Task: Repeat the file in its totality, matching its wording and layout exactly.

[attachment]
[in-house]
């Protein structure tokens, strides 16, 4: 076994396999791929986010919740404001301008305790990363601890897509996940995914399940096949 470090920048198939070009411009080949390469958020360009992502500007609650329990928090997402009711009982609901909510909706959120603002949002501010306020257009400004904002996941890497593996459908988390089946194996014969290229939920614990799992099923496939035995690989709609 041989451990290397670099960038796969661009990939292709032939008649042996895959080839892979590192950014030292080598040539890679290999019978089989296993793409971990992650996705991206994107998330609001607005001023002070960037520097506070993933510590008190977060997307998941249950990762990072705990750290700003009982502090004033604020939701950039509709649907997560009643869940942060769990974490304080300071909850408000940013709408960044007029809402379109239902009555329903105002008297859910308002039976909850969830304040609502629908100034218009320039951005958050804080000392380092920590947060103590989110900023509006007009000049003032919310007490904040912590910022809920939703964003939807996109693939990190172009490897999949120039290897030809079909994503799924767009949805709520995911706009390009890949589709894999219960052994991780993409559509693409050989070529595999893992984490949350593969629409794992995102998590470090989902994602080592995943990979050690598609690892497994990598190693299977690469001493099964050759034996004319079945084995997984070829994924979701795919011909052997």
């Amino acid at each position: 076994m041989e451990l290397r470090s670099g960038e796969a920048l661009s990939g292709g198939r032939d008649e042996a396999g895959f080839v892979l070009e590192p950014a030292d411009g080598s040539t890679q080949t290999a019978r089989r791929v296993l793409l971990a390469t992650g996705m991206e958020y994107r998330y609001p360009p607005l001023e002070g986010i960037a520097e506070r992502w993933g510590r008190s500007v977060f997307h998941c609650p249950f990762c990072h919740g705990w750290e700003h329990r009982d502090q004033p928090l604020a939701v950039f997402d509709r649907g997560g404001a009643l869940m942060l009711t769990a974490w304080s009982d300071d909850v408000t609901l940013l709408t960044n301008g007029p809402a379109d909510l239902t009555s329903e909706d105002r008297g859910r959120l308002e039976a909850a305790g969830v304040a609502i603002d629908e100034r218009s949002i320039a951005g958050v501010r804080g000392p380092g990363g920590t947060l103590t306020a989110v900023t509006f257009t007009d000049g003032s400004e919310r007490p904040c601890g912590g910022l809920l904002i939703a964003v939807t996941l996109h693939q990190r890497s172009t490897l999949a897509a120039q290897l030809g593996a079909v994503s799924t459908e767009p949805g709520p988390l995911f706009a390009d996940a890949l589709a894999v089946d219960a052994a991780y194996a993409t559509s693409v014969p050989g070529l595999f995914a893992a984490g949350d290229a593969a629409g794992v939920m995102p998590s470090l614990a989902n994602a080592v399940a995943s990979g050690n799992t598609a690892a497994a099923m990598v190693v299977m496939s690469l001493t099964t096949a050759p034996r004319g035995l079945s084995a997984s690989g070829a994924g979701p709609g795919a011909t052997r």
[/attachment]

[in-house]
């Protein structure tokens, strides 16, 4: 076994396999791929986010919740404001301008305790990363601890897509996940995914399940096949 470090920048198939070009411009080949390469958020360009992502500007609650329990928090997402009711009982609901909510909706959120603002949002501010306020257009400004904002996941890497593996459908988390089946194996014969290229939920614990799992099923496939035995690989709609 041989451990290397670099960038796969661009990939292709032939008649042996895959080839892979590192950014030292080598040539890679290999019978089989296993793409971990992650996705991206994107998330609001607005001023002070960037520097506070993933510590008190977060997307998941249950990762990072705990750290700003009982502090004033604020939701950039509709649907997560009643869940942060769990974490304080300071909850408000940013709408960044007029809402379109239902009555329903105002008297859910308002039976909850969830304040609502629908100034218009320039951005958050804080000392380092920590947060103590989110900023509006007009000049003032919310007490904040912590910022809920939703964003939807996109693939990190172009490897999949120039290897030809079909994503799924767009949805709520995911706009390009890949589709894999219960052994991780993409559509693409050989070529595999893992984490949350593969629409794992995102998590470090989902994602080592995943990979050690598609690892497994990598190693299977690469001493099964050759034996004319079945084995997984070829994924979701795919011909052997």
């Amino acid at each position: 076994m041989e451990l290397r470090s670099g960038e796969a920048l661009s990939g292709g198939r032939d008649e042996a396999g895959f080839v892979l070009e590192p950014a030292d411009g080598s040539t890679q080949t290999a019978r089989r791929v296993l793409l971990a390469t992650g996705m991206e958020y994107r998330y609001p360009p607005l001023e002070g986010i960037a520097e506070r992502w993933g510590r008190s500007v977060f997307h998941c609650p249950f990762c990072h919740g705990w750290e700003h329990r009982d502090q004033p928090l604020a939701v950039f997402d509709r649907g997560g404001a009643l869940m942060l009711t769990a974490w304080s009982d300071d909850v408000t609901l940013l709408t960044n301008g007029p809402a379109d909510l239902t009555s329903e909706d105002r008297g859910r959120l308002e039976a909850a305790g969830v304040a609502i603002d629908e100034r218009s949002i320039a951005g958050v501010r804080g000392p380092g990363g920590t947060l103590t306020a989110v900023t509006f257009t007009d000049g003032s400004e919310r007490p904040c601890g912590g910022l809920l904002i939703a964003v939807t996941l996109h693939q990190r890497s172009t490897l999949a897509a120039q290897l030809g593996a079909v994503s799924t459908e767009p949805g709520p988390l995911f706009a390009d996940a890949l589709a894999v089946d219960a052994a991780y194996a993409t559509s693409v014969p050989g070529l595999f995914a893992a984490g949350d290229a593969a629409g794992v939920m995102p998590s470090l614990a989902n994602a080592v399940a995943s990979g050690n799992t598609a690892a497994a099923m990598v190693v299977m496939s690469l001493t099964t096949a050759p034996r004319g035995l079945s084995a997984s690989g070829a994924g979701p709609g795919a011909t052997r």